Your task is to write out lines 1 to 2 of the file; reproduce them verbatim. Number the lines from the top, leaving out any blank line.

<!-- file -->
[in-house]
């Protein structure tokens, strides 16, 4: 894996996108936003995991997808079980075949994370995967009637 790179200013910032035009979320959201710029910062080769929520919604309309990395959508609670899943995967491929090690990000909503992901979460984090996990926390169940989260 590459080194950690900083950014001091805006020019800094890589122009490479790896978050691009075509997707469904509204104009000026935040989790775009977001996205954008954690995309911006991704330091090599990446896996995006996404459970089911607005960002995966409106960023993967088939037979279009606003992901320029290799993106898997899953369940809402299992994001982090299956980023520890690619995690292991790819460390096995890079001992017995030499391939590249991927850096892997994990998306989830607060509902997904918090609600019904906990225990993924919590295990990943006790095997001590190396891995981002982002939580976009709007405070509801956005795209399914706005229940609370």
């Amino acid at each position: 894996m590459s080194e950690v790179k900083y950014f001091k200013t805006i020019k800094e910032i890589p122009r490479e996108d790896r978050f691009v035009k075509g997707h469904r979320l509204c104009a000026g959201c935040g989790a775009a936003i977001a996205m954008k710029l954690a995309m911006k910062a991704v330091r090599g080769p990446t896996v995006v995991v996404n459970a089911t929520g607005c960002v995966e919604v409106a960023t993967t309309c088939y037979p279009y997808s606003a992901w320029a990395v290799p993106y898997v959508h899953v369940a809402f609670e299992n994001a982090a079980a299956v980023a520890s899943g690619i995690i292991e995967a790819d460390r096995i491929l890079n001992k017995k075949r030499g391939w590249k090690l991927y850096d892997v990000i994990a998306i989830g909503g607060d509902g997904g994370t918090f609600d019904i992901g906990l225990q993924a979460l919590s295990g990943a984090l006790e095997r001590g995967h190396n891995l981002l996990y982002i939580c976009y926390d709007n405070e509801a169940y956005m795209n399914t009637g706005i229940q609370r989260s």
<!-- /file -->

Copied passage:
[in-house]
């Protein structure tokens, strides 16, 4: 894996996108936003995991997808079980075949994370995967009637 790179200013910032035009979320959201710029910062080769929520919604309309990395959508609670899943995967491929090690990000909503992901979460984090996990926390169940989260 590459080194950690900083950014001091805006020019800094890589122009490479790896978050691009075509997707469904509204104009000026935040989790775009977001996205954008954690995309911006991704330091090599990446896996995006996404459970089911607005960002995966409106960023993967088939037979279009606003992901320029290799993106898997899953369940809402299992994001982090299956980023520890690619995690292991790819460390096995890079001992017995030499391939590249991927850096892997994990998306989830607060509902997904918090609600019904906990225990993924919590295990990943006790095997001590190396891995981002982002939580976009709007405070509801956005795209399914706005229940609370």